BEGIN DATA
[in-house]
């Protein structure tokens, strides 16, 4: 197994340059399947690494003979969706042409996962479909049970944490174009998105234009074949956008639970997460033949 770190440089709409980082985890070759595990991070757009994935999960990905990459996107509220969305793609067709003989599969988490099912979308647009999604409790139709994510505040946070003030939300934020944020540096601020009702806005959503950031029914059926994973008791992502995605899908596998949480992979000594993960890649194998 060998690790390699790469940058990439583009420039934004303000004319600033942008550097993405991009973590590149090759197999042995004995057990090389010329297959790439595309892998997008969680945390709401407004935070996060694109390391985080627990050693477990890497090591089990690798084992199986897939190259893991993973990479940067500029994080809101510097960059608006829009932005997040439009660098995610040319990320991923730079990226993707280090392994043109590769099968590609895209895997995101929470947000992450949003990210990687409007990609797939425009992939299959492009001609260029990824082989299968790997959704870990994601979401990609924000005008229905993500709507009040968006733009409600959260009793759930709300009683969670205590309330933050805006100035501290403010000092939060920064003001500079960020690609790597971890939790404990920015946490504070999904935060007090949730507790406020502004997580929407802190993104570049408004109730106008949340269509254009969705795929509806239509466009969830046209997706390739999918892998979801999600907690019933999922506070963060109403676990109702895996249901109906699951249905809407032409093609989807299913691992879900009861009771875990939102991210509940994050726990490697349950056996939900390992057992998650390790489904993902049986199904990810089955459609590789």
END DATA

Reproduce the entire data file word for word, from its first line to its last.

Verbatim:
[in-house]
């Protein structure tokens, strides 16, 4: 197994340059399947690494003979969706042409996962479909049970944490174009998105234009074949956008639970997460033949 770190440089709409980082985890070759595990991070757009994935999960990905990459996107509220969305793609067709003989599969988490099912979308647009999604409790139709994510505040946070003030939300934020944020540096601020009702806005959503950031029914059926994973008791992502995605899908596998949480992979000594993960890649194998 060998690790390699790469940058990439583009420039934004303000004319600033942008550097993405991009973590590149090759197999042995004995057990090389010329297959790439595309892998997008969680945390709401407004935070996060694109390391985080627990050693477990890497090591089990690798084992199986897939190259893991993973990479940067500029994080809101510097960059608006829009932005997040439009660098995610040319990320991923730079990226993707280090392994043109590769099968590609895209895997995101929470947000992450949003990210990687409007990609797939425009992939299959492009001609260029990824082989299968790997959704870990994601979401990609924000005008229905993500709507009040968006733009409600959260009793759930709300009683969670205590309330933050805006100035501290403010000092939060920064003001500079960020690609790597971890939790404990920015946490504070999904935060007090949730507790406020502004997580929407802190993104570049408004109730106008949340269509254009969705795929509806239509466009969830046209997706390739999918892998979801999600907690019933999922506070963060109403676990109702895996249901109906699951249905809407032409093609989807299913691992879900009861009771875990939102991210509940994050726990490697349950056996939900390992057992998650390790489904993902049986199904990810089955459609590789």